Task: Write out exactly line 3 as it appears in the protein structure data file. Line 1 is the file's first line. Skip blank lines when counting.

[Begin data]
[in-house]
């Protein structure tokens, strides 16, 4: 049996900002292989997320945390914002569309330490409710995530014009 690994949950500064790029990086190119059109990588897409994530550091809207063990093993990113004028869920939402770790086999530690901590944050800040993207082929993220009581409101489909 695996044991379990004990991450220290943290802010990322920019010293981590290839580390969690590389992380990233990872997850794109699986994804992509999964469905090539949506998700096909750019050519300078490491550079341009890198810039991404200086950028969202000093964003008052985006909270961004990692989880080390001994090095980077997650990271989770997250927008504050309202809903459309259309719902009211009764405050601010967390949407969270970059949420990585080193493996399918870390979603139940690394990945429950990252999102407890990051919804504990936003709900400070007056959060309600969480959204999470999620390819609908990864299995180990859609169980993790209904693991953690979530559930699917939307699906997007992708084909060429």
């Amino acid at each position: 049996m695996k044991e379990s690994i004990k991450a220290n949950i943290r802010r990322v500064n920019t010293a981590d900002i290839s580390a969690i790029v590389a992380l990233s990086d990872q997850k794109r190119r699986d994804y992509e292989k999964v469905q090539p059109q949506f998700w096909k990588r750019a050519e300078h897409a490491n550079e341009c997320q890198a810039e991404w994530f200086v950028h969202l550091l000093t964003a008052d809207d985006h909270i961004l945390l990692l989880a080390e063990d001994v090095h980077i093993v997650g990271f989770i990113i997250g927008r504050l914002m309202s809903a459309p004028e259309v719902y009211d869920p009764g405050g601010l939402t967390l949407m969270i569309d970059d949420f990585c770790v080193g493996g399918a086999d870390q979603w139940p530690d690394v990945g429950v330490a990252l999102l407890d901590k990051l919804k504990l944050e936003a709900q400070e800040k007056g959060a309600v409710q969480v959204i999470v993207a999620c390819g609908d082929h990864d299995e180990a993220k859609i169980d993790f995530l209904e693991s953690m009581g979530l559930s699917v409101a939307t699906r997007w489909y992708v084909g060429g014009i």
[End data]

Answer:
């Amino acid at each position: 049996m695996k044991e379990s690994i004990k991450a220290n949950i943290r802010r990322v500064n920019t010293a981590d900002i290839s580390a969690i790029v590389a992380l990233s990086d990872q997850k794109r190119r699986d994804y992509e292989k999964v469905q090539p059109q949506f998700w096909k990588r750019a050519e300078h897409a490491n550079e341009c997320q890198a810039e991404w994530f200086v950028h969202l550091l000093t964003a008052d809207d985006h909270i961004l945390l990692l989880a080390e063990d001994v090095h980077i093993v997650g990271f989770i990113i997250g927008r504050l914002m309202s809903a459309p004028e259309v719902y009211d869920p009764g405050g601010l939402t967390l949407m969270i569309d970059d949420f990585c770790v080193g493996g399918a086999d870390q979603w139940p530690d690394v990945g429950v330490a990252l999102l407890d901590k990051l919804k504990l944050e936003a709900q400070e800040k007056g959060a309600v409710q969480v959204i999470v993207a999620c390819g609908d082929h990864d299995e180990a993220k859609i169980d993790f995530l209904e693991s953690m009581g979530l559930s699917v409101a939307t699906r997007w489909y992708v084909g060429g014009i």